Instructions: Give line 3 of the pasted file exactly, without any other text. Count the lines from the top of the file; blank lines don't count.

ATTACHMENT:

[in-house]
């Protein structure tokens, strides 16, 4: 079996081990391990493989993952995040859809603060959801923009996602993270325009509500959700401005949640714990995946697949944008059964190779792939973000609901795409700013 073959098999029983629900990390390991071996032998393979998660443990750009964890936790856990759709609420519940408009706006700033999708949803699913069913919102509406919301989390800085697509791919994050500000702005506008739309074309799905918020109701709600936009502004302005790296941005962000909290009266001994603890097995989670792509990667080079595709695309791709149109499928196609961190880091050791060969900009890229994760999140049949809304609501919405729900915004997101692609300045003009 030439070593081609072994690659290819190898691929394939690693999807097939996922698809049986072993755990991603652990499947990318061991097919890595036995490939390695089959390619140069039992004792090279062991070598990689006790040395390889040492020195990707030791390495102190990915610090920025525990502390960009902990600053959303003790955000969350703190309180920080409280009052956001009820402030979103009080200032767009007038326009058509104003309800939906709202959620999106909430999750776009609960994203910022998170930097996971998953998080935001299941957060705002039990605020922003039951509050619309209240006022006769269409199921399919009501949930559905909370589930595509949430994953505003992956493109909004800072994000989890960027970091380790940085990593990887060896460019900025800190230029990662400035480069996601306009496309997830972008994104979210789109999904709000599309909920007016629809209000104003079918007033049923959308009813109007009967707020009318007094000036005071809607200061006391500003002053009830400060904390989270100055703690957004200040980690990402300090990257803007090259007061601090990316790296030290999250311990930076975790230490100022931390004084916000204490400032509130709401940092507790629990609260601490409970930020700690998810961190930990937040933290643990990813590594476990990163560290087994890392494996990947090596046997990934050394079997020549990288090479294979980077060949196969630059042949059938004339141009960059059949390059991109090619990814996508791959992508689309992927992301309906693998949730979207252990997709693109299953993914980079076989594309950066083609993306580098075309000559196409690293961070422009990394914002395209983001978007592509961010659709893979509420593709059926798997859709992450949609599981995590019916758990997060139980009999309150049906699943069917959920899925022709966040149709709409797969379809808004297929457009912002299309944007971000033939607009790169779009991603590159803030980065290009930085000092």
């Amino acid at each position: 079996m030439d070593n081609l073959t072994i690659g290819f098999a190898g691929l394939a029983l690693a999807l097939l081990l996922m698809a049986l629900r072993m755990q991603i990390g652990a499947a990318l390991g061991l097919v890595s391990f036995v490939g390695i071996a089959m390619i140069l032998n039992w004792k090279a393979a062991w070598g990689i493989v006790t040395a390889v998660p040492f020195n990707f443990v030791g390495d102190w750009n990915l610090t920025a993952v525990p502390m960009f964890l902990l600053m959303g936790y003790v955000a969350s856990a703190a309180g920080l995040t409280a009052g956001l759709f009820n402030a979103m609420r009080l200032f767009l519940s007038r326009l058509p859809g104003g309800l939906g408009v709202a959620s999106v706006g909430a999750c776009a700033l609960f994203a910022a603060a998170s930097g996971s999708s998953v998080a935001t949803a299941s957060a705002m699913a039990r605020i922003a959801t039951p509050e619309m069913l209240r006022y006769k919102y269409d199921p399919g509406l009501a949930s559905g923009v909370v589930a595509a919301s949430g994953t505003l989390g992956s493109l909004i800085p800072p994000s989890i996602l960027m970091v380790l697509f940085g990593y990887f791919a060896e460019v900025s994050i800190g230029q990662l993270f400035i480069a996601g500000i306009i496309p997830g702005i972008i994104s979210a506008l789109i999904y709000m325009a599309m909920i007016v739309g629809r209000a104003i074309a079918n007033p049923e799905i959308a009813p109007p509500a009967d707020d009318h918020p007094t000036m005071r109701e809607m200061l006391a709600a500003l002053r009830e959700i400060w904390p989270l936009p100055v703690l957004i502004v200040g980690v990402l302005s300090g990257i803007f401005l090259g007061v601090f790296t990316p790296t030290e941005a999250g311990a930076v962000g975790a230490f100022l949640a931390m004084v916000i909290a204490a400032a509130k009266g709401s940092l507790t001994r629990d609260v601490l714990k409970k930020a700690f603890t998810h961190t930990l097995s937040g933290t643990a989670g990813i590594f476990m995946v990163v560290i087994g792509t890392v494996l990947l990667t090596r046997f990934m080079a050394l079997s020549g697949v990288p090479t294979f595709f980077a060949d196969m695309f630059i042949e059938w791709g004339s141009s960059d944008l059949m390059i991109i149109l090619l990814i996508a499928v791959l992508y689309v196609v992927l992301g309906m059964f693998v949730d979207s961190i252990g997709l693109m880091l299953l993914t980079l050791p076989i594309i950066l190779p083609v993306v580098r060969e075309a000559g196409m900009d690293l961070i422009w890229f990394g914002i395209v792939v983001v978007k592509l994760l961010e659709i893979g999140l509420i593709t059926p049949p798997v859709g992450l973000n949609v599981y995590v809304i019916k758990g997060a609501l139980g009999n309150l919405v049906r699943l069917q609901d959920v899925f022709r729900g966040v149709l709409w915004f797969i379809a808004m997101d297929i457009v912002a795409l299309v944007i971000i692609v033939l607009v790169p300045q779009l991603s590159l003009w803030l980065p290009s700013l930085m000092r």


């Amino acid at each position: 079996m030439d070593n081609l073959t072994i690659g290819f098999a190898g691929l394939a029983l690693a999807l097939l081990l996922m698809a049986l629900r072993m755990q991603i990390g652990a499947a990318l390991g061991l097919v890595s391990f036995v490939g390695i071996a089959m390619i140069l032998n039992w004792k090279a393979a062991w070598g990689i493989v006790t040395a390889v998660p040492f020195n990707f443990v030791g390495d102190w750009n990915l610090t920025a993952v525990p502390m960009f964890l902990l600053m959303g936790y003790v955000a969350s856990a703190a309180g920080l995040t409280a009052g956001l759709f009820n402030a979103m609420r009080l200032f767009l519940s007038r326009l058509p859809g104003g309800l939906g408009v709202a959620s999106v706006g909430a999750c776009a700033l609960f994203a910022a603060a998170s930097g996971s999708s998953v998080a935001t949803a299941s957060a705002m699913a039990r605020i922003a959801t039951p509050e619309m069913l209240r006022y006769k919102y269409d199921p399919g509406l009501a949930s559905g923009v909370v589930a595509a919301s949430g994953t505003l989390g992956s493109l909004i800085p800072p994000s989890i996602l960027m970091v380790l697509f940085g990593y990887f791919a060896e460019v900025s994050i800190g230029q990662l993270f400035i480069a996601g500000i306009i496309p997830g702005i972008i994104s979210a506008l789109i999904y709000m325009a599309m909920i007016v739309g629809r209000a104003i074309a079918n007033p049923e799905i959308a009813p109007p509500a009967d707020d009318h918020p007094t000036m005071r109701e809607m200061l006391a709600a500003l002053r009830e959700i400060w904390p989270l936009p100055v703690l957004i502004v200040g980690v990402l302005s300090g990257i803007f401005l090259g007061v601090f790296t990316p790296t030290e941005a999250g311990a930076v962000g975790a230490f100022l949640a931390m004084v916000i909290a204490a400032a509130k009266g709401s940092l507790t001994r629990d609260v601490l714990k409970k930020a700690f603890t998810h961190t930990l097995s937040g933290t643990a989670g990813i590594f476990m995946v990163v560290i087994g792509t890392v494996l990947l990667t090596r046997f990934m080079a050394l079997s020549g697949v990288p090479t294979f595709f980077a060949d196969m695309f630059i042949e059938w791709g004339s141009s960059d944008l059949m390059i991109i149109l090619l990814i996508a499928v791959l992508y689309v196609v992927l992301g309906m059964f693998v949730d979207s961190i252990g997709l693109m880091l299953l993914t980079l050791p076989i594309i950066l190779p083609v993306v580098r060969e075309a000559g196409m900009d690293l961070i422009w890229f990394g914002i395209v792939v983001v978007k592509l994760l961010e659709i893979g999140l509420i593709t059926p049949p798997v859709g992450l973000n949609v599981y995590v809304i019916k758990g997060a609501l139980g009999n309150l919405v049906r699943l069917q609901d959920v899925f022709r729900g966040v149709l709409w915004f797969i379809a808004m997101d297929i457009v912002a795409l299309v944007i971000i692609v033939l607009v790169p300045q779009l991603s590159l003009w803030l980065p290009s700013l930085m000092r």